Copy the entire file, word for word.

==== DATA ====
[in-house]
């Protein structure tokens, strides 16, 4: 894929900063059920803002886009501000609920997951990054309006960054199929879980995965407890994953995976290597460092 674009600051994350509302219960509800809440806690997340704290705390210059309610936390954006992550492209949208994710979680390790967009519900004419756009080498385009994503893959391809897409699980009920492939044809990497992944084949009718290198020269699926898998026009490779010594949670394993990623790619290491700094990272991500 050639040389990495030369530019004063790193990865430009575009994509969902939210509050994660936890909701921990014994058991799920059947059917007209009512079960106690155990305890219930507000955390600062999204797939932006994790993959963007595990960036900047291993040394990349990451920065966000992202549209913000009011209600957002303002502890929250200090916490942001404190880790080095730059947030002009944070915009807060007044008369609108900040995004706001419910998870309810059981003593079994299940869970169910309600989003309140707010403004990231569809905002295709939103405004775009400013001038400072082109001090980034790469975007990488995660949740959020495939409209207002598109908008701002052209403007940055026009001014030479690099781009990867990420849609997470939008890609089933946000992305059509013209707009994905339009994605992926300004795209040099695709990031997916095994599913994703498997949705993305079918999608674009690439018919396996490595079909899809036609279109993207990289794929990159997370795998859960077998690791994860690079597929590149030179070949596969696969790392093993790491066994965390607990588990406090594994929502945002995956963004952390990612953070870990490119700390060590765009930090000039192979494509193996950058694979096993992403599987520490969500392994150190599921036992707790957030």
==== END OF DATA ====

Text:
[in-house]
């Protein structure tokens, strides 16, 4: 894929900063059920803002886009501000609920997951990054309006960054199929879980995965407890994953995976290597460092 674009600051994350509302219960509800809440806690997340704290705390210059309610936390954006992550492209949208994710979680390790967009519900004419756009080498385009994503893959391809897409699980009920492939044809990497992944084949009718290198020269699926898998026009490779010594949670394993990623790619290491700094990272991500 050639040389990495030369530019004063790193990865430009575009994509969902939210509050994660936890909701921990014994058991799920059947059917007209009512079960106690155990305890219930507000955390600062999204797939932006994790993959963007595990960036900047291993040394990349990451920065966000992202549209913000009011209600957002303002502890929250200090916490942001404190880790080095730059947030002009944070915009807060007044008369609108900040995004706001419910998870309810059981003593079994299940869970169910309600989003309140707010403004990231569809905002295709939103405004775009400013001038400072082109001090980034790469975007990488995660949740959020495939409209207002598109908008701002052209403007940055026009001014030479690099781009990867990420849609997470939008890609089933946000992305059509013209707009994905339009994605992926300004795209040099695709990031997916095994599913994703498997949705993305079918999608674009690439018919396996490595079909899809036609279109993207990289794929990159997370795998859960077998690791994860690079597929590149030179070949596969696969790392093993790491066994965390607990588990406090594994929502945002995956963004952390990612953070870990490119700390060590765009930090000039192979494509193996950058694979096993992403599987520490969500392994150190599921036992707790957030």